The accident site was situated at an elevation of 6 feet msl (above mean sea level), encompassing a perimeter of about 500 feet. The on-scene investigation revealed the helicopter struck several trees and fell straight to the ground in a nose-low attitude, coming to rest on its right side. A post-impact fire ensued. The tail boom and tail rotor blades remained attached to the helicopter, and 3-foot stubs of the main rotor blades remained attached. The tail rotor drive shaft was intact and, when turned by hand, continuity was observed. Nearby was a 2-foot gash deep in the ground, about the length of a main rotor blade. The helicopter sustained extensive thermal damage from the tail boom forward. All control rods and linkages remained attached to the rotor hub. All breaks were consistent with overload fractures.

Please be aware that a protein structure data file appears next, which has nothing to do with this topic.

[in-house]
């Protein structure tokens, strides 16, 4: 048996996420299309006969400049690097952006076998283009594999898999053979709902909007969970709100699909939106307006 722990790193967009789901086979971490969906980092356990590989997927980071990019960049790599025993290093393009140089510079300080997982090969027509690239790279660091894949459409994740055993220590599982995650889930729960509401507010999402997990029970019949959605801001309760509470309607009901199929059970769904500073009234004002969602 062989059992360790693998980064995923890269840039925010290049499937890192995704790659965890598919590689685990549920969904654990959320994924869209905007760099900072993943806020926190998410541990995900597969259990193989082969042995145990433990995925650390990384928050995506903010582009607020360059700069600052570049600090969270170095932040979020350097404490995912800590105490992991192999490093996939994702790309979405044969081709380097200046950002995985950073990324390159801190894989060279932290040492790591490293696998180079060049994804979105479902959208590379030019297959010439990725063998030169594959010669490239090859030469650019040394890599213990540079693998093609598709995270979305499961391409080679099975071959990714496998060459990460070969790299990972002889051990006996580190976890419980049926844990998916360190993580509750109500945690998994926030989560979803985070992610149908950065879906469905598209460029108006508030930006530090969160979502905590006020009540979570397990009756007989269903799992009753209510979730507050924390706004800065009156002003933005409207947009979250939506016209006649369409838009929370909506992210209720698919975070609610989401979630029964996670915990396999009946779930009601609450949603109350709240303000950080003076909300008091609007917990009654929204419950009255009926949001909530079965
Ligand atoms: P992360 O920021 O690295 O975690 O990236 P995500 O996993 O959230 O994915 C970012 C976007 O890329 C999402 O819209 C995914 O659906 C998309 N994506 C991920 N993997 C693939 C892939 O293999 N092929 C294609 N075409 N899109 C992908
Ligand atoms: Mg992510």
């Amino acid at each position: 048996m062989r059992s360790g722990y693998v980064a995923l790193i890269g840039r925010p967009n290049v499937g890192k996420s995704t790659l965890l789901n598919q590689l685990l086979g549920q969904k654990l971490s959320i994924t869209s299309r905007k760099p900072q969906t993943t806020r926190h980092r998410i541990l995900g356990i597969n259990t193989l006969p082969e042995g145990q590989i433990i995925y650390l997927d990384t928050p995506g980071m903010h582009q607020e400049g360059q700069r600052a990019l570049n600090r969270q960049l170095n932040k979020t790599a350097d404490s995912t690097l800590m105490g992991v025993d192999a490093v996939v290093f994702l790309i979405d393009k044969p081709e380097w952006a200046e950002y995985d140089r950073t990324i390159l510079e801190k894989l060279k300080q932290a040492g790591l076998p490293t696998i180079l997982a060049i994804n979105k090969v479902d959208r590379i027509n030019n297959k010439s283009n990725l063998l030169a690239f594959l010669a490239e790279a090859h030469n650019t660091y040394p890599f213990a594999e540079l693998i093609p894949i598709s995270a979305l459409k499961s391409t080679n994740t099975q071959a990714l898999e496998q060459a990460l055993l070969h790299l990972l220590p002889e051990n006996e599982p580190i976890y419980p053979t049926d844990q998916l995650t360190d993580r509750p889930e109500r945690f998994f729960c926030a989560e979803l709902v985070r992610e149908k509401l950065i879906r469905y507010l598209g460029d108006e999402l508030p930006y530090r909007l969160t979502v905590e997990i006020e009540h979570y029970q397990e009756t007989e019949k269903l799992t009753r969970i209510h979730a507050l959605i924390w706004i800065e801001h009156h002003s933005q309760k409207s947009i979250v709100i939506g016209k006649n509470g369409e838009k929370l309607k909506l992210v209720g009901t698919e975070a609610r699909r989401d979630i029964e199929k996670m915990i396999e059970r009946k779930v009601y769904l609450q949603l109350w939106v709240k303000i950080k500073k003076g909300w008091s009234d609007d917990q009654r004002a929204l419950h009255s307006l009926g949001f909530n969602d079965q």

The instrument panel was destroyed, but the vertical speed indicator registered 2,600 feet per minute descent, and the attitude indicator revealed a 35-degree left turn and nose-down attitude.

Impact signatures were consistent with the helicopter in a steep descent and the engine operating at the time of impact.


Autopsies were performed on both pilots by the Louisiana Forensic Center. According to their reports, both pilots succumbed to blunt force injuries.